OpenAI explains its position on the ChatGPT block in Italy: “we have complied with privacy laws”



On Friday 31 March, OpenAI blocked ChatGPT in Italy. This came after the Italian Privacy Guarantor imposed a temporary block on the processing of users’ personal data.

Afterwards, the company explained to Wired that it wanted to cooperate with the Italian authorities and comply with the GDPR, below are all the details about this.

OpenAI disables ChatGPT access in Italy

As anticipated, OpenAI, the startup that developed the powerful conversational chatbot, has blocked ChatGPT in Italy after the Italian Privacy Guarantor imposed a temporary block on the processing of users’ personal data.

At a later date, Wired contacted OpenAI with some questions about ChatGPT’s future in light of the Garante’s investigation into personal data protection. Thus, the company gave its side of the story, claiming to comply with European rules.

Specifically, a company spokesperson explained the following to Wired:

“We have disabled ChatGPT for users in Italy as per the request of the Italian Guarantor. We are committed to protecting people’s privacy and believe we have complied with the GDPR and other privacy laws.”

In addition, OpenAI is being proactive with respect to Italy’s decisions. In fact, in this regard it stated:

“We are actively engaged in reducing personal data in training our Ai systems like ChatGPT because we want our Ais to learn about the world, not about individuals. We believe regulation of AI is needed, so we intend to work closely with regulators and educate them on how our systems are built and used.”

In any case, OpenAI knows that enthusiasm for ChatGPT in Italy was and is high, given its great usefulness and intuitive use, hence the company hopes to make the service available again as soon as possible.

Sam Altman, the founder of OpenAI, also spoke on the issue and intervened with a post on Twitter, announcing the temporary discontinuation of the service in Italy and pointing out that they respect the laws. As stated:

What risk does OpenAI face now?

But why did Italy order the blocking of ChatGPT? Effectively, the Authority challenged OpenAI for using personal data to train its algorithm without consent. Theoretically, if the company had suspended the processing of Italian users’ data, it could have continued providing the service.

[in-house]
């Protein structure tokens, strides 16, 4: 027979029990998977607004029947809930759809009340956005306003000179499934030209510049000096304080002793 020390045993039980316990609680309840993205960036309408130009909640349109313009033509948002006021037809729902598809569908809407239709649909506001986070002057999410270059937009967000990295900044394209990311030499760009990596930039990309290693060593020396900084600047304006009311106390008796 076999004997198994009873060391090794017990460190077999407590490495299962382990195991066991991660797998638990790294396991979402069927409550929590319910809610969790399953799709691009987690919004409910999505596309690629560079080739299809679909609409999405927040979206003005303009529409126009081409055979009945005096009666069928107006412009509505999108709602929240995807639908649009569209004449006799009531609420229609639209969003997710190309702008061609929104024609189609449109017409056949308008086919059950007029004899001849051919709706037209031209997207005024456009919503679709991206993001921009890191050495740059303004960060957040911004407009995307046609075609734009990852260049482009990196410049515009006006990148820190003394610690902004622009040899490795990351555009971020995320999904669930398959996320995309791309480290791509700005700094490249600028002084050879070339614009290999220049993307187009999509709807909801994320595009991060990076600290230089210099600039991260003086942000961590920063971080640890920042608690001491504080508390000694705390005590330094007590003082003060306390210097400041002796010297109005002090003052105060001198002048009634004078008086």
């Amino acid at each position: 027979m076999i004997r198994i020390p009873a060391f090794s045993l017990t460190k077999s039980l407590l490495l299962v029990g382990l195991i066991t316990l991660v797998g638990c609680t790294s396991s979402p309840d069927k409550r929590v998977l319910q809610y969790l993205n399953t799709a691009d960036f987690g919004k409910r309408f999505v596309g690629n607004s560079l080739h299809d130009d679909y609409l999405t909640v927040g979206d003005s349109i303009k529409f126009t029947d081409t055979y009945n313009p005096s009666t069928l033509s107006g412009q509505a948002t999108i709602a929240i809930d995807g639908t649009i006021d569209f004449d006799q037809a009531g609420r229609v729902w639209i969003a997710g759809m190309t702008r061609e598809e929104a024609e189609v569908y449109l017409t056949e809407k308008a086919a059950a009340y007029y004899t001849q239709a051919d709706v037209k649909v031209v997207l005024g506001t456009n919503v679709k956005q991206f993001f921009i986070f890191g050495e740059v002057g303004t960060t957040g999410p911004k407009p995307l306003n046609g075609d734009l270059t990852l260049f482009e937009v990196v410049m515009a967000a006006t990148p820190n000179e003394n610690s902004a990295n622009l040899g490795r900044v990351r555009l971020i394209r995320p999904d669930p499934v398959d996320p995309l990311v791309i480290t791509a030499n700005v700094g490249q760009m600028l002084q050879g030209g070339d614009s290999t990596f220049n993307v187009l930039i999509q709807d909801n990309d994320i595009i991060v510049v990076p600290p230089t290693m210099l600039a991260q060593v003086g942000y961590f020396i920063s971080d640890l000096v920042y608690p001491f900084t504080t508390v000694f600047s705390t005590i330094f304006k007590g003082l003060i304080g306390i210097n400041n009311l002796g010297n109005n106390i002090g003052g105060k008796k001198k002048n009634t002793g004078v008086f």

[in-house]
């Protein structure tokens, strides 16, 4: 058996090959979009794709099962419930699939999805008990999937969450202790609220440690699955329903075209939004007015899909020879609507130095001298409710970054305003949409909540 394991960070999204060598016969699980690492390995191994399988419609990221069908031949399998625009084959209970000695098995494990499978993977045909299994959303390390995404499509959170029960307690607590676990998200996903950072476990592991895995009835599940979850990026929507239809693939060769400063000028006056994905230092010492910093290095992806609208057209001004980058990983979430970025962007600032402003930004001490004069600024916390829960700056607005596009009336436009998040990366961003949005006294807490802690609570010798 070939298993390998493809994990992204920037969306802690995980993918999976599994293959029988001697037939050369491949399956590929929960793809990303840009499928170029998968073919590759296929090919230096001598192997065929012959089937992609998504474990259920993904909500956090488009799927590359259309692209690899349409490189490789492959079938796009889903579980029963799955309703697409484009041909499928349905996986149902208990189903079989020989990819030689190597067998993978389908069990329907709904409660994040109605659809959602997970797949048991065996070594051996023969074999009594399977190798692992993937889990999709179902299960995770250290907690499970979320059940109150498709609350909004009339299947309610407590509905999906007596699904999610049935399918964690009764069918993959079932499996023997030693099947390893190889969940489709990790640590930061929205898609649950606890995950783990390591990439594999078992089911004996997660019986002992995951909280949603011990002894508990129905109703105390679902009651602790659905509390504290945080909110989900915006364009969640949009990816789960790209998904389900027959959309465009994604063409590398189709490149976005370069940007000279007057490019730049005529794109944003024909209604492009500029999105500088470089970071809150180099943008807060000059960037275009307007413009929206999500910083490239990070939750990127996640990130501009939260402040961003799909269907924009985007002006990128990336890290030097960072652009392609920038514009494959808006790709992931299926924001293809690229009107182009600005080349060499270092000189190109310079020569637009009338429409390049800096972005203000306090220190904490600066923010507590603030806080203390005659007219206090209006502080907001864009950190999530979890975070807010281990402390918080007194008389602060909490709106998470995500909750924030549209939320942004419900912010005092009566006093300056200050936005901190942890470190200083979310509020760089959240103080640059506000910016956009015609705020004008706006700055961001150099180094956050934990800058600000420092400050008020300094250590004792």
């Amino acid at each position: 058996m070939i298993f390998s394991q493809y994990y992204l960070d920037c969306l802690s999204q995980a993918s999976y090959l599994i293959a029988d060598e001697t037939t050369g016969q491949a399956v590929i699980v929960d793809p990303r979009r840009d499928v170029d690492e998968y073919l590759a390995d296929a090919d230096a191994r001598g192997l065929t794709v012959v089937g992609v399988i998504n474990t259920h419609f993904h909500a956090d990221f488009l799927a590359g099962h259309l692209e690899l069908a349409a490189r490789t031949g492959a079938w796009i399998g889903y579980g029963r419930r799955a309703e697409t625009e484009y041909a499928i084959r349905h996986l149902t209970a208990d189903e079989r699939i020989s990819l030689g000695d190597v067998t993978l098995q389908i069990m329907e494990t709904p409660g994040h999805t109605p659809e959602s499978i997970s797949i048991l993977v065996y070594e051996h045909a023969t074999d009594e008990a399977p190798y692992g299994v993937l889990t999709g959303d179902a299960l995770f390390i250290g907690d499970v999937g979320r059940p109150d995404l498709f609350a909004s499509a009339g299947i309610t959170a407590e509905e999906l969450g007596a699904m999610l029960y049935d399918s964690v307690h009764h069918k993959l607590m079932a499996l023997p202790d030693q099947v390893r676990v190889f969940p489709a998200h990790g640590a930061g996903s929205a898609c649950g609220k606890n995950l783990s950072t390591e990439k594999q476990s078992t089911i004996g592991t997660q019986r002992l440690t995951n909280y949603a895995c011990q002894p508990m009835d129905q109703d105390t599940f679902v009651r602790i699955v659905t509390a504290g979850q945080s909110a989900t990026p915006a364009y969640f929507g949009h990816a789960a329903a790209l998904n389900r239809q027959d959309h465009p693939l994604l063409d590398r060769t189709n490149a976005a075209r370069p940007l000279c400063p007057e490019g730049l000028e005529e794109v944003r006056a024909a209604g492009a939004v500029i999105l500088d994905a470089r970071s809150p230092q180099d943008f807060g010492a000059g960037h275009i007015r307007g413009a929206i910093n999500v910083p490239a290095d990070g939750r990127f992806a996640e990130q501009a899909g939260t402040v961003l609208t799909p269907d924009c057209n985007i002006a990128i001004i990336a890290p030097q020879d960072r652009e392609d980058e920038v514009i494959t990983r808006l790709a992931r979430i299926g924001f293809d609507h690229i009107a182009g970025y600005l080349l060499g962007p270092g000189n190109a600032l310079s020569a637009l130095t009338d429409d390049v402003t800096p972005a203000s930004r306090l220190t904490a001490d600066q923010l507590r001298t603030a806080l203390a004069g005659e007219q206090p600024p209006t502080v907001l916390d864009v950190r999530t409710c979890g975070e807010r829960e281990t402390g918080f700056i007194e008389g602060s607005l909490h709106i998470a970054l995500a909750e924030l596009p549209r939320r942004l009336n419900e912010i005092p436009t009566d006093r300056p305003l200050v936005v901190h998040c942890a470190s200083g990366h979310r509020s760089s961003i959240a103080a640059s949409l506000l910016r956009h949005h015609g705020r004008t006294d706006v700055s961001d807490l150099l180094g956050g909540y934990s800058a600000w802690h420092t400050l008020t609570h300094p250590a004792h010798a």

Instead, OpenAI chose to suspend access. Moreover, according to the watchdog, the OpenAI startup never provided a disclosure on the processing of user and data subjects’ data.

Most importantly, as the authority pointed out, it lacks a “legal basis to justify the massive collection and storage of personal data in order to ‘train’ the algorithms underlying the operation of the platform.”

Not only that, Italy also highlighted the problem of minors. Indeed, while ChatGPT is aimed at people over 13 years old, there is no filter to check the age of those who use it. And so, they conclude from Piazzale Venezia, this exposes “minors to responses that are completely inappropriate with respect to their degree of development and self-awareness.”

In any case, OpenAI is not based within the European Union, but has designated a representative in Ireland, and now has twenty days to respond to the Italian Authority and explain how it complies with the GDPR.

This comes at a penalty of up to 20 million euros or up to 4% of annual global turnover. In the response given to Wired, the company acknowledges that personal data is also used and announces its intention to reduce it.

However, it states that it follows all rules on confidentiality of information very carefully. In addition, there is a form on the OpenAI website for requesting the modification, deletion and transfer of personal data, rights recognized by the GDPR.

Is there a way to use the same ChatGPT in its current state?

Despite the block imposed in Italy and the resulting restrictions placed on ChatGPT, many users already fond of the chatbot wondered if there was a way to use it even in this difficult circumstance.

As such, those who want to use ChatGPT’s services can do so with a virtual private network, which allows them to have their connection bounced off other networks outside Italy, thus circumventing the block.

Wired itself did some testing and was able to access the algorithm. However, OpenAI has made it known that it has suspended new ChatGPT subscriptions from Italy, that it will refund those from the Italian country who signed up for one in March, and put existing memberships on standby until the situation is resolved.

As pointed out, the block imposed by the Italian Authority concerns data processing, and this is the first case in the world. At any rate, a meeting of European authorities is scheduled to take place at the end of April where this situation will be discussed.

This is due in part to the international uproar it is causing. Indeed, some lawyers in Italy have expressed misgivings about the hard line chosen by the guarantor and the form of the emergency measure.

To comply with what was written in the authority’s measure, the ChatGPT company also chose to suspend the service (an option that was not consequential, but possible), assuring that it would return to offering it in Italy after clarifying with the Authority.